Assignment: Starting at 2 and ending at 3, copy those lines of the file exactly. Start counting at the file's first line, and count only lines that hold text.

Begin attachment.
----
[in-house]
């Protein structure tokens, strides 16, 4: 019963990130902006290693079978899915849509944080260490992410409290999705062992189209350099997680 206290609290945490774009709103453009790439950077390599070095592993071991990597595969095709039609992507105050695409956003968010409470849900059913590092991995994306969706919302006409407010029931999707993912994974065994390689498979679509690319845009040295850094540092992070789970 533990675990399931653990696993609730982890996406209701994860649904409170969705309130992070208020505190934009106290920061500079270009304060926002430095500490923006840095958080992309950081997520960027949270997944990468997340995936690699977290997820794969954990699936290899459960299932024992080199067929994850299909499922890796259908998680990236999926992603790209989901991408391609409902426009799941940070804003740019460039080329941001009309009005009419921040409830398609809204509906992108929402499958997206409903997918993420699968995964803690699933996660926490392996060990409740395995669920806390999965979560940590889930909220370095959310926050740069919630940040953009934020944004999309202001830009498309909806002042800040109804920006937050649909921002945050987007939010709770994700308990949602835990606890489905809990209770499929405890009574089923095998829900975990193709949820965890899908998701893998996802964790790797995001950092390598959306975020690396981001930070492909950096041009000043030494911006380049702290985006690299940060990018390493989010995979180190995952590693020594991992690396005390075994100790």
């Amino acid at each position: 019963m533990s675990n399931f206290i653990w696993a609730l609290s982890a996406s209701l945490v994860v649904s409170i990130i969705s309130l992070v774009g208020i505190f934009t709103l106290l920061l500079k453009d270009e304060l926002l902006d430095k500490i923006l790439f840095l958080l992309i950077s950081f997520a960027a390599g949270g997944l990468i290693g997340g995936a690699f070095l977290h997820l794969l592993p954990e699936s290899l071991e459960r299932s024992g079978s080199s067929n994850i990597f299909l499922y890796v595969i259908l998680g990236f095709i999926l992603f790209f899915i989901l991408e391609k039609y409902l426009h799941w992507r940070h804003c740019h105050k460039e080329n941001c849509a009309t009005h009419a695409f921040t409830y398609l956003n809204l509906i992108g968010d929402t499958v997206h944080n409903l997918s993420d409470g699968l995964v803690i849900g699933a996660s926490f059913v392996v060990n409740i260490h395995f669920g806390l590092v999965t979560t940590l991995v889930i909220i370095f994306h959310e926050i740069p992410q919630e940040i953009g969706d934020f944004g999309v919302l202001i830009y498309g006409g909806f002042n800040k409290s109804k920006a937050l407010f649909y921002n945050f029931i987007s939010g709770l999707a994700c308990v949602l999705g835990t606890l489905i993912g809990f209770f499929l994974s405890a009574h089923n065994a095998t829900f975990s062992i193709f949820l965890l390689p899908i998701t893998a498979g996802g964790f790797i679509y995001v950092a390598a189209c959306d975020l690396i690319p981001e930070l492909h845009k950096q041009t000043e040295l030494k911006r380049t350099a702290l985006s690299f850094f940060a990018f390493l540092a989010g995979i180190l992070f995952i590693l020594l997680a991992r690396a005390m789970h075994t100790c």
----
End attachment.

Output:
């Protein structure tokens, strides 16, 4: 019963990130902006290693079978899915849509944080260490992410409290999705062992189209350099997680 206290609290945490774009709103453009790439950077390599070095592993071991990597595969095709039609992507105050695409956003968010409470849900059913590092991995994306969706919302006409407010029931999707993912994974065994390689498979679509690319845009040295850094540092992070789970 533990675990399931653990696993609730982890996406209701994860649904409170969705309130992070208020505190934009106290920061500079270009304060926002430095500490923006840095958080992309950081997520960027949270997944990468997340995936690699977290997820794969954990699936290899459960299932024992080199067929994850299909499922890796259908998680990236999926992603790209989901991408391609409902426009799941940070804003740019460039080329941001009309009005009419921040409830398609809204509906992108929402499958997206409903997918993420699968995964803690699933996660926490392996060990409740395995669920806390999965979560940590889930909220370095959310926050740069919630940040953009934020944004999309202001830009498309909806002042800040109804920006937050649909921002945050987007939010709770994700308990949602835990606890489905809990209770499929405890009574089923095998829900975990193709949820965890899908998701893998996802964790790797995001950092390598959306975020690396981001930070492909950096041009000043030494911006380049702290985006690299940060990018390493989010995979180190995952590693020594991992690396005390075994100790």
């Amino acid at each position: 019963m533990s675990n399931f206290i653990w696993a609730l609290s982890a996406s209701l945490v994860v649904s409170i990130i969705s309130l992070v774009g208020i505190f934009t709103l106290l920061l500079k453009d270009e304060l926002l902006d430095k500490i923006l790439f840095l958080l992309i950077s950081f997520a960027a390599g949270g997944l990468i290693g997340g995936a690699f070095l977290h997820l794969l592993p954990e699936s290899l071991e459960r299932s024992g079978s080199s067929n994850i990597f299909l499922y890796v595969i259908l998680g990236f095709i999926l992603f790209f899915i989901l991408e391609k039609y409902l426009h799941w992507r940070h804003c740019h105050k460039e080329n941001c849509a009309t009005h009419a695409f921040t409830y398609l956003n809204l509906i992108g968010d929402t499958v997206h944080n409903l997918s993420d409470g699968l995964v803690i849900g699933a996660s926490f059913v392996v060990n409740i260490h395995f669920g806390l590092v999965t979560t940590l991995v889930i909220i370095f994306h959310e926050i740069p992410q919630e940040i953009g969706d934020f944004g999309v919302l202001i830009y498309g006409g909806f002042n800040k409290s109804k920006a937050l407010f649909y921002n945050f029931i987007s939010g709770l999707a994700c308990v949602l999705g835990t606890l489905i993912g809990f209770f499929l994974s405890a009574h089923n065994a095998t829900f975990s062992i193709f949820l965890l390689p899908i998701t893998a498979g996802g964790f790797i679509y995001v950092a390598a189209c959306d975020l690396i690319p981001e930070l492909h845009k950096q041009t000043e040295l030494k911006r380049t350099a702290l985006s690299f850094f940060a990018f390493l540092a989010g995979i180190l992070f995952i590693l020594l997680a991992r690396a005390m789970h075994t100790c």